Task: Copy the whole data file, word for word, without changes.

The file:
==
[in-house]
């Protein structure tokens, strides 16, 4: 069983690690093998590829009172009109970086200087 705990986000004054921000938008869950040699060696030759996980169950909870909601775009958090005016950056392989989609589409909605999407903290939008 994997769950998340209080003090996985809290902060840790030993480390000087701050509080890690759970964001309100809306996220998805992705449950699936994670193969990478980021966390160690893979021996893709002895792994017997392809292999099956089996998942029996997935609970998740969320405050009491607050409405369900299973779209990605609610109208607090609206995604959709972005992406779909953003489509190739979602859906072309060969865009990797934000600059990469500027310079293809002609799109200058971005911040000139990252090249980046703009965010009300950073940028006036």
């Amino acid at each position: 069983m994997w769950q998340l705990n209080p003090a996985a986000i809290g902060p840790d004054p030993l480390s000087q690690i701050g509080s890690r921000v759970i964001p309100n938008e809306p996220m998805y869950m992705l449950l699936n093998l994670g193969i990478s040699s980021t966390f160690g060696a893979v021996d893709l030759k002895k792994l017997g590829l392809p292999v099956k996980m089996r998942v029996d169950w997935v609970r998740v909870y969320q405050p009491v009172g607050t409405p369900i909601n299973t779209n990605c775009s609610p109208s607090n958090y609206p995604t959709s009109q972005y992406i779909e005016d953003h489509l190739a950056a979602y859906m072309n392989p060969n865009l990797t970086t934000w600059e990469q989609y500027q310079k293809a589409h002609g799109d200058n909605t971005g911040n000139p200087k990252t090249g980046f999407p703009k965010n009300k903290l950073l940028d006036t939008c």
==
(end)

[in-house]
């Protein structure tokens, strides 16, 4: 069983690690093998590829009172009109970086200087 705990986000004054921000938008869950040699060696030759996980169950909870909601775009958090005016950056392989989609589409909605999407903290939008 994997769950998340209080003090996985809290902060840790030993480390000087701050509080890690759970964001309100809306996220998805992705449950699936994670193969990478980021966390160690893979021996893709002895792994017997392809292999099956089996998942029996997935609970998740969320405050009491607050409405369900299973779209990605609610109208607090609206995604959709972005992406779909953003489509190739979602859906072309060969865009990797934000600059990469500027310079293809002609799109200058971005911040000139990252090249980046703009965010009300950073940028006036």
């Amino acid at each position: 069983m994997w769950q998340l705990n209080p003090a996985a986000i809290g902060p840790d004054p030993l480390s000087q690690i701050g509080s890690r921000v759970i964001p309100n938008e809306p996220m998805y869950m992705l449950l699936n093998l994670g193969i990478s040699s980021t966390f160690g060696a893979v021996d893709l030759k002895k792994l017997g590829l392809p292999v099956k996980m089996r998942v029996d169950w997935v609970r998740v909870y969320q405050p009491v009172g607050t409405p369900i909601n299973t779209n990605c775009s609610p109208s607090n958090y609206p995604t959709s009109q972005y992406i779909e005016d953003h489509l190739a950056a979602y859906m072309n392989p060969n865009l990797t970086t934000w600059e990469q989609y500027q310079k293809a589409h002609g799109d200058n909605t971005g911040n000139p200087k990252t090249g980046f999407p703009k965010n009300k903290l950073l940028d006036t939008c």